After fighting our way free of the gift shop with only minor damage to the credit card (as I nobly left behind the possum/merino hooded cape I had developed an instant crush on) we went back to pick up the car with the intention of parking it near the public library where we were meeting Emma and the lovely Penny for lunch. Through a combination of misunderstanding and a flaky Navman that kept turning itself off we ended up parked way off across the Auckland University campus, but at least the walk was downhill and there were some pretty buildings to look at on the way. The kids and I made Adam go back on his own to get the car though, 'cause that was uphill all the way.
Emma, me, Penny and sprog.
We then made our way to the Auckland War Memorial Museum where David made a bee-line to the World War 1 and 2 exhibits and Tom kept doing the vanishing trick in his enthusiasm for moving on to the next room. We grabbed some afternoon tea in the cafe and then made Tom happy by looking through the Natural History exhibits only leaving when we were kicked out at closing time. For some unknown reason the only photos of the whole time we were at the museum are of this eel.
Eel, showing off its teeth.
For dinner I made Caitlin very happy indeed by finding a Wagamama's where she was able to stuff herself on edamame, rice and yakitori chicken skewers to her heart's content. Which was only fair as all she'd eaten all day was 2 slices of toast at breakfast, there'd been nothing she wanted to eat at any of the other places we'd been.
Our last day dawned grey and wet and windy putting to rest any thought of a ferry ride on the harbour. Plan B was to visit the Kelly Tarlton Antarctic Experience, as we drove along the waterfront we marveled at the choppiness of the waves and the spray of them breaking over the edge of the embankment and splashing on to the footpath. And then we were at the lowest part of the causeway across Hobson Bay and there was water over the road and the police were turning the traffic back. We made our way around the bay, at one point driving through more water over the road that was almost certainly deeper than that where the police were playing it safe, only find Kelly Tarlton's, usually open 365 days a year, was closed, presumably due to the weather what with them being right on the waterfront and all. Bugger. At that point we gave up and headed for the airport, driving back through the now slightly deeper again water over the road that the cops still hadn't found. We checked in, had lunch and wandered around the shops. The shops wandering worked out quite nicely - I now own that possum/merino hooded cape which I'd been coveting back at the Sky Tower, very soft and cuddly and VERY indulgent.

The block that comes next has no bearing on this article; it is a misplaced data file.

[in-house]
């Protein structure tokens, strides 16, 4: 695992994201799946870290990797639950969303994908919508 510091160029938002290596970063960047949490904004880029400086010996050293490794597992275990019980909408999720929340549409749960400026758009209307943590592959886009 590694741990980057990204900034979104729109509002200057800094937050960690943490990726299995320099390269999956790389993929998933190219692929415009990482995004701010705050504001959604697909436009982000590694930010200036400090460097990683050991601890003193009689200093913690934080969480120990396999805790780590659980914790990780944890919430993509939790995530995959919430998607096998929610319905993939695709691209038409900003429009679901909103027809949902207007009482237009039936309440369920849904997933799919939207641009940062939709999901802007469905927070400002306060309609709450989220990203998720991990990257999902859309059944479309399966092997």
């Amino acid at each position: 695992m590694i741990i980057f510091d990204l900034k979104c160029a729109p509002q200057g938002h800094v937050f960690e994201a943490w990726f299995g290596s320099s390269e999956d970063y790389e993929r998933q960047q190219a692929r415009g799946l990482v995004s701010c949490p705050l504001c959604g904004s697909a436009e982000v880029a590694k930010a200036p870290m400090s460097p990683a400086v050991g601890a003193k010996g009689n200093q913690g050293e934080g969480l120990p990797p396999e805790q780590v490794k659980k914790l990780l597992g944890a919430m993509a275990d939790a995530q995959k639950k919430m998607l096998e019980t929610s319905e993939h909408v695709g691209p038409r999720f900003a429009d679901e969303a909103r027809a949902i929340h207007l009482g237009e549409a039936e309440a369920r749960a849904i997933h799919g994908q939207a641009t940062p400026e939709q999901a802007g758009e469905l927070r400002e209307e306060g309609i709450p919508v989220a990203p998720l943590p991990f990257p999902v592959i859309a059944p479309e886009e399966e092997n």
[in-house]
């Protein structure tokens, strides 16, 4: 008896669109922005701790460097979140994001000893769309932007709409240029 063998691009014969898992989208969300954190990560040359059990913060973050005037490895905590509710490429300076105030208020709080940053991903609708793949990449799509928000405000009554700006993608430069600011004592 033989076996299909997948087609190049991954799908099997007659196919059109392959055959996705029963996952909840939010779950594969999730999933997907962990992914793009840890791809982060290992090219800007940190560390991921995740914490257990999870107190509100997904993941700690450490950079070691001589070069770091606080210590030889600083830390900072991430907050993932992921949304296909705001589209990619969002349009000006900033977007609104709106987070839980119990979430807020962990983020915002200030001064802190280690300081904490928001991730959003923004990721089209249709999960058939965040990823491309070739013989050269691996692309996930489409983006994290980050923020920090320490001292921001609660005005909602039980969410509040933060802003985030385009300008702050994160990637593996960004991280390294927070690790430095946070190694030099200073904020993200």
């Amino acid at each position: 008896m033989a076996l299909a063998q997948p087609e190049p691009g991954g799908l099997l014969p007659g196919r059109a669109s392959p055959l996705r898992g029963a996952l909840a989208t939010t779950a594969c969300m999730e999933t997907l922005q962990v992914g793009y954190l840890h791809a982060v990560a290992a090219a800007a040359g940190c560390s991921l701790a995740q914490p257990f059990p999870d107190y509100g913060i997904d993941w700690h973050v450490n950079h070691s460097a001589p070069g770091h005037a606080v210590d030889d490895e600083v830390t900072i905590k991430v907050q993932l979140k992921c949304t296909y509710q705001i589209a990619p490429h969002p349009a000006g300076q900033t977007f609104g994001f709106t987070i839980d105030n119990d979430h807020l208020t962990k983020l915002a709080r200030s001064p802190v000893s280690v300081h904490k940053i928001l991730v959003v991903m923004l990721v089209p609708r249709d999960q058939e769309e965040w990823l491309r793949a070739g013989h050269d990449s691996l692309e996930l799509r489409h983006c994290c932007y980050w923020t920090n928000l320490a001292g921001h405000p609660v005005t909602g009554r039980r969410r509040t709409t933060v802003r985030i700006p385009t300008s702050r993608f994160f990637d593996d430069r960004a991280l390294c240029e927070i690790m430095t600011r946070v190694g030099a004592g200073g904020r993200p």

The flight home went well and my wonderful mother met us at the airport with our van. The kids expressed rapture over not being squeezed into a sedan any more and proceeded to bombard Grandma with accounts of the best bits of the holiday. Which apparently means the Hobbiton visit, the LOTR tour of Wellington and the RPG run by James. Mum eventually declared that they were allowed just one more minute of Waaargh stories after which they would have to stop before her brain exploded.
We were greeted with much doggy enthusiasm by Clara when we arrived home. Both my ears were thoroughly licked (Clara doesn't lick at all normally). My dad did not lick my ears but I think he was happy to be going home to his own place, though not so happy to be going back to being car-less! Mum and Dad stayed for a cuppa and to look at some of our photos then Mum left and we ordered Chinese for dinner.
New Zealand was wonderful, but it is good to be home.